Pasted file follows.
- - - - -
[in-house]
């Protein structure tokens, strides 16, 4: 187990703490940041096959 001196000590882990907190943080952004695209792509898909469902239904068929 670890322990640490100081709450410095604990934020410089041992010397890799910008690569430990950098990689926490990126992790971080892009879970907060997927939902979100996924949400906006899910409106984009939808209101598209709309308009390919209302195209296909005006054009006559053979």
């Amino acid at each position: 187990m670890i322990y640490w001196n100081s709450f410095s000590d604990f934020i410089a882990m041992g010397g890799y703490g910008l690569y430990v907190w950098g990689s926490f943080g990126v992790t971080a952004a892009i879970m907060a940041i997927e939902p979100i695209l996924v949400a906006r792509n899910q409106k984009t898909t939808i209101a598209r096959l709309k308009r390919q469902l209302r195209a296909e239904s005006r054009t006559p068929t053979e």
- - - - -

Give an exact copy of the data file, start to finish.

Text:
[in-house]
């Protein structure tokens, strides 16, 4: 187990703490940041096959 001196000590882990907190943080952004695209792509898909469902239904068929 670890322990640490100081709450410095604990934020410089041992010397890799910008690569430990950098990689926490990126992790971080892009879970907060997927939902979100996924949400906006899910409106984009939808209101598209709309308009390919209302195209296909005006054009006559053979």
């Amino acid at each position: 187990m670890i322990y640490w001196n100081s709450f410095s000590d604990f934020i410089a882990m041992g010397g890799y703490g910008l690569y430990v907190w950098g990689s926490f943080g990126v992790t971080a952004a892009i879970m907060a940041i997927e939902p979100i695209l996924v949400a906006r792509n899910q409106k984009t898909t939808i209101a598209r096959l709309k308009r390919q469902l209302r195209a296909e239904s005006r054009t006559p068929t053979e």